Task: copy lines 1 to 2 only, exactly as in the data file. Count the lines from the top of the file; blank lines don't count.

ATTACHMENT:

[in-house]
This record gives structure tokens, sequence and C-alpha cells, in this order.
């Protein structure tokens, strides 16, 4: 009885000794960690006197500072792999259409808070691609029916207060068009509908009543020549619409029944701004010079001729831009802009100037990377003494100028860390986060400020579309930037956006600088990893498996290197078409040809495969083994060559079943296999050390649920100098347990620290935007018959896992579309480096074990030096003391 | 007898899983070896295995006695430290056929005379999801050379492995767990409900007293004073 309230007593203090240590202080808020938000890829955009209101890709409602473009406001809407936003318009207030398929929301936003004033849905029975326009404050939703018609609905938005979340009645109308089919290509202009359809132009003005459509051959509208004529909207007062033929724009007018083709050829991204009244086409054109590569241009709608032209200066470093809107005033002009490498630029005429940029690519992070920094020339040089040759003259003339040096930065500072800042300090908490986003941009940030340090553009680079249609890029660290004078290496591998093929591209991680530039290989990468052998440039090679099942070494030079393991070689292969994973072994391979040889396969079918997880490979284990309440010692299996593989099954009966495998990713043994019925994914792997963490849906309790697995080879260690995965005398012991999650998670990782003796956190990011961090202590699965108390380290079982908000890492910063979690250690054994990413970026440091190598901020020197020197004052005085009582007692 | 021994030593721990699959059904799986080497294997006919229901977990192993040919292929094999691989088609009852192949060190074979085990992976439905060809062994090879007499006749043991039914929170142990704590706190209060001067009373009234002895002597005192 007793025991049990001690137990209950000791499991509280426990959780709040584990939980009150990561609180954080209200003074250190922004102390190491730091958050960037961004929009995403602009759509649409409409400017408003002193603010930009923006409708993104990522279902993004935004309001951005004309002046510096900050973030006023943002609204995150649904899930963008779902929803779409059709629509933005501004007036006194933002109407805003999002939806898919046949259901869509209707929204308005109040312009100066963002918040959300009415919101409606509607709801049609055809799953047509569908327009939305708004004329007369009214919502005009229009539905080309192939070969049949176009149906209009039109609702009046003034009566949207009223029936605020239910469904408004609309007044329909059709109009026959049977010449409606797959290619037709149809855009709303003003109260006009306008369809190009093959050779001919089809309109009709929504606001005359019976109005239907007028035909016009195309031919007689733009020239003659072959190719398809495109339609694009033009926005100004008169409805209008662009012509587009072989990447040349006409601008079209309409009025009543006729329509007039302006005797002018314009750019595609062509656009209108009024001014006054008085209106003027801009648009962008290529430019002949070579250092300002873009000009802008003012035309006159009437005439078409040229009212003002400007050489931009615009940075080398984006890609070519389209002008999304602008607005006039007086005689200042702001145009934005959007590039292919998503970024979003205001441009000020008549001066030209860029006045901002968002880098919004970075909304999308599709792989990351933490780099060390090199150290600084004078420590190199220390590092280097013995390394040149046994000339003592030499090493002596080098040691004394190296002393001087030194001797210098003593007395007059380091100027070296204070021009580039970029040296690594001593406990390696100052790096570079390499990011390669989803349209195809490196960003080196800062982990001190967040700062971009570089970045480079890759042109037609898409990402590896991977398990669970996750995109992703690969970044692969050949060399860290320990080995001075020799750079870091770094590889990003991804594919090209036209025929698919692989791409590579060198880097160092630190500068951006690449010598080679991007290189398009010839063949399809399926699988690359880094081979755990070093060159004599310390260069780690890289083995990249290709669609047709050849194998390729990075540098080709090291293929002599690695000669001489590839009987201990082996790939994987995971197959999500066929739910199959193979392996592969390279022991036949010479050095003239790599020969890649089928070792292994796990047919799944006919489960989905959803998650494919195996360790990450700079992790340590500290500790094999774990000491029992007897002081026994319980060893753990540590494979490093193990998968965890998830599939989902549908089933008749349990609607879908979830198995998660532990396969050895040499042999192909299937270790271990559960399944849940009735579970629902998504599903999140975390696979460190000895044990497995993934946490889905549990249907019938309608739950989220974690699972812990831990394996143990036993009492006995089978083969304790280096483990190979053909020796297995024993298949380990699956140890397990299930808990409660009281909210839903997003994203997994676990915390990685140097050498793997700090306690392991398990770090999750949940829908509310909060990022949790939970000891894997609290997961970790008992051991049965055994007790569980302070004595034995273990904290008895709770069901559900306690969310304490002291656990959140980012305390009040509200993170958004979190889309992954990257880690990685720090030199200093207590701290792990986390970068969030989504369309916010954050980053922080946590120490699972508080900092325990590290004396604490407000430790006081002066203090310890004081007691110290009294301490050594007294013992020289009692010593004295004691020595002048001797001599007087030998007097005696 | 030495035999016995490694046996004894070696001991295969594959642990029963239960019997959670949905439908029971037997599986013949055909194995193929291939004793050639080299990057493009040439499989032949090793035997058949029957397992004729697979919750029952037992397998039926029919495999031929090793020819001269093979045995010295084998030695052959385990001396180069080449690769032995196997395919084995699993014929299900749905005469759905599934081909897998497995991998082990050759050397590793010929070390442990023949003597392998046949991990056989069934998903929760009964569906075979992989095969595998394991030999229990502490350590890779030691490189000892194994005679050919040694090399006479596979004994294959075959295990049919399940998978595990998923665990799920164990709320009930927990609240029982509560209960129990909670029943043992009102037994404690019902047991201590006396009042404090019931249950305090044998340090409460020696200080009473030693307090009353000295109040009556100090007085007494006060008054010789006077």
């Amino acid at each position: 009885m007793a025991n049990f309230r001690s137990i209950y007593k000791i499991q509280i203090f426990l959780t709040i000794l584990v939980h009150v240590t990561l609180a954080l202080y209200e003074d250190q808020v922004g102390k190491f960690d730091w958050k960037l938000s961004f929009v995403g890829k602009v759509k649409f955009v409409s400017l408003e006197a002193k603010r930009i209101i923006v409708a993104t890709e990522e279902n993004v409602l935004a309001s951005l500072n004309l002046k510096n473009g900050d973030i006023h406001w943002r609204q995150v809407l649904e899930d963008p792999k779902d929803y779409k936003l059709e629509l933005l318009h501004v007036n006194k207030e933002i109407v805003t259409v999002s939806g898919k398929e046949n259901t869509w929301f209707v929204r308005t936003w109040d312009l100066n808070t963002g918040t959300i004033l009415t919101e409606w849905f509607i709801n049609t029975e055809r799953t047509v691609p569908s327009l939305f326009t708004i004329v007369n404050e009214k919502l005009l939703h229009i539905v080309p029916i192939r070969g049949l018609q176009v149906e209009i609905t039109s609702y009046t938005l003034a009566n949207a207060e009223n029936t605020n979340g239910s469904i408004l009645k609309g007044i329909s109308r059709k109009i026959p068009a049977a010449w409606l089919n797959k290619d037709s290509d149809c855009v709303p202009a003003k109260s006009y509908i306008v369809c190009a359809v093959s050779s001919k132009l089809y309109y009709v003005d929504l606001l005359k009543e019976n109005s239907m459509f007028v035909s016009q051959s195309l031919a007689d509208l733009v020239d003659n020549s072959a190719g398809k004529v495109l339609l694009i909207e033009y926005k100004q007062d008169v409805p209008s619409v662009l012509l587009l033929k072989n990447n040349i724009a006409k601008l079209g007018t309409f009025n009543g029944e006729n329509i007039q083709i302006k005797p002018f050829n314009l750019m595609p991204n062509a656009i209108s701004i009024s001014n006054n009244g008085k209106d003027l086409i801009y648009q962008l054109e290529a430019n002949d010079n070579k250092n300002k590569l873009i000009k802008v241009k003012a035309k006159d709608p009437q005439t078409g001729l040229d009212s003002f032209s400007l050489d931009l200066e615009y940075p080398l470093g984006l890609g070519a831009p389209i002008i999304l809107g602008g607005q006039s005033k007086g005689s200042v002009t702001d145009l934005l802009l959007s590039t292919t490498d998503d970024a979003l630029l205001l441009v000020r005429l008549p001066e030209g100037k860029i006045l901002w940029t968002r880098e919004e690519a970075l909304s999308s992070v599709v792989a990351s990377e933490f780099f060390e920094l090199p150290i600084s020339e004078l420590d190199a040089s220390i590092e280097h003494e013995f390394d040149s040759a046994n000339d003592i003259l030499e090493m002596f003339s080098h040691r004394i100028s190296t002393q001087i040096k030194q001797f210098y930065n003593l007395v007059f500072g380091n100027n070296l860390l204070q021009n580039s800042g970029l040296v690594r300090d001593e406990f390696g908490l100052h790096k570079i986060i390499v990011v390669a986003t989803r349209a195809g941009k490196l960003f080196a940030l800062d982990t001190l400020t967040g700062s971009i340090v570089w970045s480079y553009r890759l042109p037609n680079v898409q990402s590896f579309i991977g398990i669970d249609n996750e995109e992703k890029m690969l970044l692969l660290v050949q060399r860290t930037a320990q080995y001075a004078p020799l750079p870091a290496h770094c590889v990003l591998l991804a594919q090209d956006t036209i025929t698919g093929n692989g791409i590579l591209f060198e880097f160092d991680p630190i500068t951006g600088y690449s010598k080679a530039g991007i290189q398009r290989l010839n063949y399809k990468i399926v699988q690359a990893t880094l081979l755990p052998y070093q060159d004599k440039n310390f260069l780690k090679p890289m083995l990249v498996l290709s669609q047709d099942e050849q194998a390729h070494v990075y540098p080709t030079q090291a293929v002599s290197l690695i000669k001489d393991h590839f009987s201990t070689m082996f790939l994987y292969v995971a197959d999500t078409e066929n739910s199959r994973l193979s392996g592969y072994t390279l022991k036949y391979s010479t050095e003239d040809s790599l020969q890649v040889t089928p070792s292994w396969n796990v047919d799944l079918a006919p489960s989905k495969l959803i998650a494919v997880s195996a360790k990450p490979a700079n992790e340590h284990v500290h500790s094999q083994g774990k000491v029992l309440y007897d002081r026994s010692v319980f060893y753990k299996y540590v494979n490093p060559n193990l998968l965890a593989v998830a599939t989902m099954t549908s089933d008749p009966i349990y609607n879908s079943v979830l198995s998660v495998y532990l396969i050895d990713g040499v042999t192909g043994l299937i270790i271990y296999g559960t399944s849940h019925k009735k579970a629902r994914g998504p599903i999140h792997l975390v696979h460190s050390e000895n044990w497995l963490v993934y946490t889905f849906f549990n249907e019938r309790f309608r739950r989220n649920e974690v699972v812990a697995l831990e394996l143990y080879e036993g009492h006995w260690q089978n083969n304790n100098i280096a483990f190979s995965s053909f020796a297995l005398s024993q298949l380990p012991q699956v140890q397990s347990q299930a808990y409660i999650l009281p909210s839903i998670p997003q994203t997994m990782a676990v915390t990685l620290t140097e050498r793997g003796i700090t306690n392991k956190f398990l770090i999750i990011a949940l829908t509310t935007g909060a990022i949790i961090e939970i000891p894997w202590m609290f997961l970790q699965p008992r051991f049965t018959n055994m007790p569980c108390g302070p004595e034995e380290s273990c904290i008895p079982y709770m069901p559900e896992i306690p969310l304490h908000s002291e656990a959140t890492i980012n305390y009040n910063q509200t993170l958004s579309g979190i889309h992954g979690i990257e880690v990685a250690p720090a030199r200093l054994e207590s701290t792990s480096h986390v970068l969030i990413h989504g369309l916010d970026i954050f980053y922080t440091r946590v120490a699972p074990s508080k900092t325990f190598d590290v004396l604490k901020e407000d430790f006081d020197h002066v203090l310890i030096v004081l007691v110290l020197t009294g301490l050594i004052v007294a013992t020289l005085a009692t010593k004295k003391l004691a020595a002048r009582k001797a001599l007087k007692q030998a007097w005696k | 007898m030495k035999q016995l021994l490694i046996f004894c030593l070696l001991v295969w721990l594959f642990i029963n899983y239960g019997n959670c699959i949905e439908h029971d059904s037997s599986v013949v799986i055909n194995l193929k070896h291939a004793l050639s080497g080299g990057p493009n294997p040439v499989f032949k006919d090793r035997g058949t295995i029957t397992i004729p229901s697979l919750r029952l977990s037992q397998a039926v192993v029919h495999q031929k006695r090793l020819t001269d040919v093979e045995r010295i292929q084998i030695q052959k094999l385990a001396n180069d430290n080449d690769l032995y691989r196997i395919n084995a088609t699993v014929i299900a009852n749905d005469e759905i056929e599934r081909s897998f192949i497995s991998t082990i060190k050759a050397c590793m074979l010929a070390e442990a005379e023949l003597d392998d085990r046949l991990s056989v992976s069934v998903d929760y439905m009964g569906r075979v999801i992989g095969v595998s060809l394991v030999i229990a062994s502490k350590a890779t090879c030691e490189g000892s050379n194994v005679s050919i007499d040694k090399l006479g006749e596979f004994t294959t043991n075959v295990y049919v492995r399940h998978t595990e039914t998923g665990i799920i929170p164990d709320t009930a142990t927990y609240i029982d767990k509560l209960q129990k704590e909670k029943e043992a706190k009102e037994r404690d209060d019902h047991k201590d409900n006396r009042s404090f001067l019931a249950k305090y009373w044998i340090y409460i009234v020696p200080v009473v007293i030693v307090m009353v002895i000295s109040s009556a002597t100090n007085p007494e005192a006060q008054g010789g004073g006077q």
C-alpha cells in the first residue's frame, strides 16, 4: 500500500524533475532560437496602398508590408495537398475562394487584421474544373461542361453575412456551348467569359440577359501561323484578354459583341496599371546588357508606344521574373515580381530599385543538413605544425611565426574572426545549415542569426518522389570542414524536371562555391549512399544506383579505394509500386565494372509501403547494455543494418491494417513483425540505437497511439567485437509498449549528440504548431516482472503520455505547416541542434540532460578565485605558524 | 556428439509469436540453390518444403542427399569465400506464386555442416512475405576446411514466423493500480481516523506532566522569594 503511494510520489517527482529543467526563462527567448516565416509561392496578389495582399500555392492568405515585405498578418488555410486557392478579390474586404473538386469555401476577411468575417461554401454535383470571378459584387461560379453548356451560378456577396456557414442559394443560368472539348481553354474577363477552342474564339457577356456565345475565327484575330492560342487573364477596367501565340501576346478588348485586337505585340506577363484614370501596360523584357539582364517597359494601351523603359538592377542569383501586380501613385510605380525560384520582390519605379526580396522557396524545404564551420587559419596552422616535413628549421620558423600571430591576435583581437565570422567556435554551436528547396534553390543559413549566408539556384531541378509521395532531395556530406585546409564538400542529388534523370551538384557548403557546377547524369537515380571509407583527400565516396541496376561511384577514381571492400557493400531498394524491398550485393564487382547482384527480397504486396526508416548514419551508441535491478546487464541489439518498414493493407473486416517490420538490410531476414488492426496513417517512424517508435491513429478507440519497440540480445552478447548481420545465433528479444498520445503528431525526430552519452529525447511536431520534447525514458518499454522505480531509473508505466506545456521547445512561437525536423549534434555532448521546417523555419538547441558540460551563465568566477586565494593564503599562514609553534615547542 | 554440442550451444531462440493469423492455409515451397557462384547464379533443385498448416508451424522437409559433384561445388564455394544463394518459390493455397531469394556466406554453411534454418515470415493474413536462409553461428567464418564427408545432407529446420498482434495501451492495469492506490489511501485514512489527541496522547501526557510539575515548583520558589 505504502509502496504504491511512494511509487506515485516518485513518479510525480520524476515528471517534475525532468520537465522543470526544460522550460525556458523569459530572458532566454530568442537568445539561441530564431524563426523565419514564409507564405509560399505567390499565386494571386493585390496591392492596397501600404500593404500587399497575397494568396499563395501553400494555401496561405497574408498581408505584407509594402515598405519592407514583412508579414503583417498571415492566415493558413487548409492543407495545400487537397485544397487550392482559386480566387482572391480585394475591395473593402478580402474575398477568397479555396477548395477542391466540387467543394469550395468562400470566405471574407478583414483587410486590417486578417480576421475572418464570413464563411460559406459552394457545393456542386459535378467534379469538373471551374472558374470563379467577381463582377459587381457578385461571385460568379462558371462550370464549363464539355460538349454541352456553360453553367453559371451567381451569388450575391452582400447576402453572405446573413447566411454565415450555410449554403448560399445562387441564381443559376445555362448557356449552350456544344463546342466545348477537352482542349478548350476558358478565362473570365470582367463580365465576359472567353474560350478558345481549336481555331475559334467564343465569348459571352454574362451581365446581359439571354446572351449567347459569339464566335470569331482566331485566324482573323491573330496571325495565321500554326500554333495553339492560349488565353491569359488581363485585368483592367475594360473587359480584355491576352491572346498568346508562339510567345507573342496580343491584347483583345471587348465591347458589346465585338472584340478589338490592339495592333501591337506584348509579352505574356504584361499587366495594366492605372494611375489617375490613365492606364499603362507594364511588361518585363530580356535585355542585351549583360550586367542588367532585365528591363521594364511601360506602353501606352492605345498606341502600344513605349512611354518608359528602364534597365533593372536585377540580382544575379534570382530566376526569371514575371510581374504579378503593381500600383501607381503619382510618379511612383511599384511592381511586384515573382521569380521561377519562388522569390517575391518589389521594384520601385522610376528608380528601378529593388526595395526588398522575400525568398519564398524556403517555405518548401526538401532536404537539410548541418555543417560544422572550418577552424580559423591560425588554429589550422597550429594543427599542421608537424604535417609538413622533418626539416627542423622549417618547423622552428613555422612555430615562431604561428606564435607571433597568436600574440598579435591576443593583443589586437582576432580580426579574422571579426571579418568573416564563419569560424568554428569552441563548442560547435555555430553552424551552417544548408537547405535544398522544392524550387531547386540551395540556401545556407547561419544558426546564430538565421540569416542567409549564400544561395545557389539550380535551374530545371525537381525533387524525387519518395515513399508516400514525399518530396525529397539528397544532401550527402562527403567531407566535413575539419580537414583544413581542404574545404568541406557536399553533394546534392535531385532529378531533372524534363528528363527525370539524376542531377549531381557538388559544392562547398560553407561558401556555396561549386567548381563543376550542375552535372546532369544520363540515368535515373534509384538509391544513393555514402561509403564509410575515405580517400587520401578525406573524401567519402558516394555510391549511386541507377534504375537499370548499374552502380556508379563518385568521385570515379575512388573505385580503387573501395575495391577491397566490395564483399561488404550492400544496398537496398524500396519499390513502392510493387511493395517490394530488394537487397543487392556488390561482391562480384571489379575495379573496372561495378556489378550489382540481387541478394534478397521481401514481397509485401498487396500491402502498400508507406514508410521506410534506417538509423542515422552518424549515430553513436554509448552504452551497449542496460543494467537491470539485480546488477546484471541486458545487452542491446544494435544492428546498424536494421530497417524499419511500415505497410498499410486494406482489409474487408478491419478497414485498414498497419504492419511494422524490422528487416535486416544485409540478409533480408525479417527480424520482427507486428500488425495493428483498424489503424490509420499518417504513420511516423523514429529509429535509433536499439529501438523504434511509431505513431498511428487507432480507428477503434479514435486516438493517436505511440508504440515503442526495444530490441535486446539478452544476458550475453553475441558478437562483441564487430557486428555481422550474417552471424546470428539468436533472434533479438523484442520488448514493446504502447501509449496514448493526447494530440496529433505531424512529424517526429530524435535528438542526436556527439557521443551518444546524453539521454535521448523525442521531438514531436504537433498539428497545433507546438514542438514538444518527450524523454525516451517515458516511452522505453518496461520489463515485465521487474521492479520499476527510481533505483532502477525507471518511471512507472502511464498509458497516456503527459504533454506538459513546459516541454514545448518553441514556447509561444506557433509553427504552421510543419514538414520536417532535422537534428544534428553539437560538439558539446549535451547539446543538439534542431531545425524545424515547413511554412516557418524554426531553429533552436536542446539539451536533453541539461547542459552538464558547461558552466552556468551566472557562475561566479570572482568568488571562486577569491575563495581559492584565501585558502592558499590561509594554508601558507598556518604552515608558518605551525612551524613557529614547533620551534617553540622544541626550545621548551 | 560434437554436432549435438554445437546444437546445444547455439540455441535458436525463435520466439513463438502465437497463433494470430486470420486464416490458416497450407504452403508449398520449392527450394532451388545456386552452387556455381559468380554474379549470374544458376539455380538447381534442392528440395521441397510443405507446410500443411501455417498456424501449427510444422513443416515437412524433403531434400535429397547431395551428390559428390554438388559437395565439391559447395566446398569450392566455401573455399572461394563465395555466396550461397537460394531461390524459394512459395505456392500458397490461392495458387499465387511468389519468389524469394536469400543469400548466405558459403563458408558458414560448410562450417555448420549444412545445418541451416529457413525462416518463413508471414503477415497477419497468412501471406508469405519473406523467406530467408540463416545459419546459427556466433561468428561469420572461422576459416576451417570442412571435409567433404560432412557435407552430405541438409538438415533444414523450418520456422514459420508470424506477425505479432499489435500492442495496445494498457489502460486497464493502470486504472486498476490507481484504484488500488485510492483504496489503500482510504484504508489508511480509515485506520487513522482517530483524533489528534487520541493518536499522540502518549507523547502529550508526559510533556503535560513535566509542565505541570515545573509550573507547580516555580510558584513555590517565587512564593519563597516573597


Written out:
[in-house]
This record gives structure tokens, sequence and C-alpha cells, in this order.